I came for the art. Also for the adventure. There are as many reasons to go to Burning Man as there are citizens in Black Rock City, the temporary community that rises from the Nevada dust every August. The desert is less sand dunes and sidewinders, and more hard-baked earth and white dust. While you live in Black Rock City, the dust is the dominant feature of your life. It gets everywhere and sticks to everything. You learn to quickly embrace it and in truth it’s one of the things about Burning Man that binds everyone together in the end; embrace the dust. The dust is an integral element of the Black Rock Desert where nature is trying to kill you, but as the dust coats you it almost becomes your armor against the sun, the heat, and the wind. Perhaps it envelopes you to make you as much a part of the desert as it is. Whatever its intent, the dust is something that everything and everyone must contend with: the people, the vehicles, the camps, and even the art.
When I arrived on Playa, exhausted from almost 16 hours of travel, I only had a vague inkling of the significance of the dust. I heard folks talk about it, in fact most burners and artists mentioned it. I was told of “Playa foot,” a condition caused by the alkaline nature of the dust. Some burners told me of their first time on Playa and the burning they experienced in their lungs when they breathed in the dust. Shrumen Lumen, the installation by the FoldHaus Art Collective, still had dust on it when No Spectators: The Art of Burning Man opened at the Renwick in March (the playa dust is likely embedded forever in its folds). When I eventually found my camp—it luckily wasn’t difficult to locate on the clock face layout of the streets—I was greeted with “Are you Geoff? Welcome home!” It was with genuine warmth and excitement that isn’t common in the “default world” when you meet strangers. But this was Burning Man. Everyone gathered around and hugged me. Then came the ritual that all first-timers must complete, it was time that I embraced the dust. It involved lying down on the ground, rolling back and forth until I was covered, and then making a dust angel. Once I finished, I rang a bell as loud as I could. It was all good fun and honestly as much as you may wish to avoid the dust that’s a losing endeavor. You may as well acquiesce sooner rather than later. I was tired, dazed, confused, overwhelmed, and anxious but I was at Burning Man and it was awesome!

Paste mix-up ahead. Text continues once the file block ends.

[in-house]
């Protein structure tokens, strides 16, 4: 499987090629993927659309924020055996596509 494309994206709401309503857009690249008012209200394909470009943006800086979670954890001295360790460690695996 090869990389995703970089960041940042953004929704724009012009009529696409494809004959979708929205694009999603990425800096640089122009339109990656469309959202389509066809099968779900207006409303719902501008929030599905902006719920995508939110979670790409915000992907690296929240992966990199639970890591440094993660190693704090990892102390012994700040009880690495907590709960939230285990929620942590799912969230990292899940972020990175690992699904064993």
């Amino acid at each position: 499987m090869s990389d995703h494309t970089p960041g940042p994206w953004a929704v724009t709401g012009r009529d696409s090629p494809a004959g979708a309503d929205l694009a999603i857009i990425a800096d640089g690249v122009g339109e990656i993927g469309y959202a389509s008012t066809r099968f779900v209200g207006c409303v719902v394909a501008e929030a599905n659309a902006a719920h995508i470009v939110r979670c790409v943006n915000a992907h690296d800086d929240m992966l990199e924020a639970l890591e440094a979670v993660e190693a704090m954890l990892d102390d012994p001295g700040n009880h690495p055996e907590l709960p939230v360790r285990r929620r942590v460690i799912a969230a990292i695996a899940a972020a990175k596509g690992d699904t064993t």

It wasn’t until the next day that I began to fully appreciate the enormity of the Playa. I spent much of the day biking around with several of my campmates, mostly burgins (virgin burners) like me. We visited Baba Yaga’s House, a fully sensorial immersive work. Baba Yaga is the witch from Slavic folklore who lives in a house on chicken legs. We climbed up the narrow staircase to her front door. The witch wasn’t home which gave us free reign to explore. Had she been home we could have been denied entry or if we were lucky she may have cast our fortunes. Baba Yaga is a fickle mistress. We then encountered a husband and wife driving around playa in tiny cupcake bikes, their heads poking out from the top like candied cherries. We found the pen with iSheep, an installation created by local DC burners. One of my campmates was the voice of one of the sheep. We petted and scratched each sheep to get them to speak until we finally heard her voice. We rode to the Temple but it was closed while the architect and his crew completed the final touches to the structure. It was beautiful. I returned to the Temple again and again while I was there.